Skip to main content
ARS Home » Plains Area » Fargo, North Dakota » Edward T. Schafer Agricultural Research Center » Cereal Crops Research » Research » Publications at this Location » Publication #102997


item Dahleen, Lynn
item McCormick, Susan

Submitted to: North American Barley Research Workshop Proceedings
Publication Type: Abstract Only
Publication Acceptance Date: 6/20/1999
Publication Date: N/A
Citation: Dahleen, L.S., Mc Cormick, S.P. 1999. Trichothecene toxin effects on barley callus and seedling growth. North American Barley Research Workshop Proceedings, p. 56.

Interpretive Summary:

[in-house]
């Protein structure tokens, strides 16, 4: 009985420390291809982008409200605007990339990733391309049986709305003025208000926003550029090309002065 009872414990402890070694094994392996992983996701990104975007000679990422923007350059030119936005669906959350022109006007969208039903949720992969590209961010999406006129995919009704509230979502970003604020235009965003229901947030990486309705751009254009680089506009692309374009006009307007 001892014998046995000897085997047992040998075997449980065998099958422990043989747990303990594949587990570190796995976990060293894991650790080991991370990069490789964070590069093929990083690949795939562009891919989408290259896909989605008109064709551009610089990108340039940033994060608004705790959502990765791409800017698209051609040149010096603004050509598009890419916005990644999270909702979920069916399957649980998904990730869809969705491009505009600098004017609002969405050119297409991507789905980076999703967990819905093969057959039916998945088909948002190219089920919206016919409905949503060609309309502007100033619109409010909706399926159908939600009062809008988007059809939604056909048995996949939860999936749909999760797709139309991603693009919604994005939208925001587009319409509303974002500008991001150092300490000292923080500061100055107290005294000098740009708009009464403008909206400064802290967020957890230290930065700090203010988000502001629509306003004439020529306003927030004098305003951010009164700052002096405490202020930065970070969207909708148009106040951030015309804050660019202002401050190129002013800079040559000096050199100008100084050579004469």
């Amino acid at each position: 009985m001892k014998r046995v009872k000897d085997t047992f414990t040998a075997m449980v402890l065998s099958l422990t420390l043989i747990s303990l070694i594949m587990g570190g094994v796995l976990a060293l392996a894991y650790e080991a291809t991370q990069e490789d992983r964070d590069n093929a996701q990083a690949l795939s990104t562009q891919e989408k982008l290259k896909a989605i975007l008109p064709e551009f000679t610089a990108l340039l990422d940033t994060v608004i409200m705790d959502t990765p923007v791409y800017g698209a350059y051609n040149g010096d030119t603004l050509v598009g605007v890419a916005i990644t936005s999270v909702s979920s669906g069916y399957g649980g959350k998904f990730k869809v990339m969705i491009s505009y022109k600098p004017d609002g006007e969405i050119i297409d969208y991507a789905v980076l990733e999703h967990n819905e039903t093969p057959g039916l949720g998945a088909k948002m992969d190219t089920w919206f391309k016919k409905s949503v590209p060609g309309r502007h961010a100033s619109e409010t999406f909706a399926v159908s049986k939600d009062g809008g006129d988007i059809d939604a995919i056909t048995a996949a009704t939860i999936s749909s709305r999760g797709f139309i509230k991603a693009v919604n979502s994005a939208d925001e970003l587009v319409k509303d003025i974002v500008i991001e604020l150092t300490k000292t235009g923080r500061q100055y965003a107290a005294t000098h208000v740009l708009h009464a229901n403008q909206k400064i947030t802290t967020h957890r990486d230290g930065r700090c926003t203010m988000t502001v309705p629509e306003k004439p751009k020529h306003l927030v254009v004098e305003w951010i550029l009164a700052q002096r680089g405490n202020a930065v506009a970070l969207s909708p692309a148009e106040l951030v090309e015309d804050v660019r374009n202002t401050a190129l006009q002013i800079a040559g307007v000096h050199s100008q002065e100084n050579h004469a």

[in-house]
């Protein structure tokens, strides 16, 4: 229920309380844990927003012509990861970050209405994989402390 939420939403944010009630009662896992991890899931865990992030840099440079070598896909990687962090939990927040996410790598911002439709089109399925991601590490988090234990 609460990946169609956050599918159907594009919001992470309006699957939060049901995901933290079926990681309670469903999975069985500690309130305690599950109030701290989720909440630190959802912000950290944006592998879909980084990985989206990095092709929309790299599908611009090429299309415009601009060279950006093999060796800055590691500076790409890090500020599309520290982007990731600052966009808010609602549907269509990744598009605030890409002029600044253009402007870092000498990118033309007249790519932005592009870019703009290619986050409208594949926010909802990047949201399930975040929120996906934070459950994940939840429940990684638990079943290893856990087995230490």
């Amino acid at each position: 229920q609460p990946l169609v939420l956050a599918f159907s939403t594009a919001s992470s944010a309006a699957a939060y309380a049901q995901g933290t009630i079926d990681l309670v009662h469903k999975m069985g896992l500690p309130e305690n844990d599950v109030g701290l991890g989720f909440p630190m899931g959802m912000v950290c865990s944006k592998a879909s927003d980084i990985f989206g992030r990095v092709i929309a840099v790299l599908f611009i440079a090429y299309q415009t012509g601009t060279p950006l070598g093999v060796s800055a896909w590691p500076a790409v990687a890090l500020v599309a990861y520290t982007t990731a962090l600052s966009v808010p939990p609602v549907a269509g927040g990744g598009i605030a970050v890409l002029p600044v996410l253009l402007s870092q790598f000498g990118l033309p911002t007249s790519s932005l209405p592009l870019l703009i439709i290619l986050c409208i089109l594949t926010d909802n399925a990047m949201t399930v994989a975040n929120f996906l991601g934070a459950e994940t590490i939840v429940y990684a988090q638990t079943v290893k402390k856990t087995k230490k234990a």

Technical Abstract: Fusarium head blight (FHB) has caused devastating losses to barley growers since 1993. A major component of these losses has been the formation of trichothecene toxins such as deoxynivalenol (DON) by the Fusarium. Genetic transformation of barley with genes that chemically inactivate or transport the toxins out of cells has potential for reducing DON levels. The ability to directly select for callus cells transformed with these genes would simplify production of transgenic plants and avoid the introduction of a second selectable gene. The objective of this study was to determine the effects of DON and the related toxin diacetoxyscirpenol (DAS) on barley callus growth and seedling germination, root and shoot growth. Morex calli were placed on media containing 0, 1, 5, or 10 mg/L DON or DAS, and fresh weights were measured after four and eight weeks. The effects of the toxins on callus growth were small. Although statistically significant differences were seen at the higher toxin levels after eight weeks, the differences were not large enough for selection between toxin resistant and toxin susceptible calli. Seed were placed on the same media and toxin levels as used for callus growth, and germination rates were measured. Root and shoot length of germinated seedlings were measured for up to nine days after germination. Neither toxin had an effect on seed germination. DON at 5 and 10 mg/L significantly reduced root growth by day 7, and 10 mg/L significantly reduced shoot growth by day 4. The effects of DAS were greater, with all toxin levels significantly reducing root growth by day 2 and shoot growth by day 4. The results indicate that DAS may be usable for screening progeny of transgenic plants for segregation of anti-toxin genes.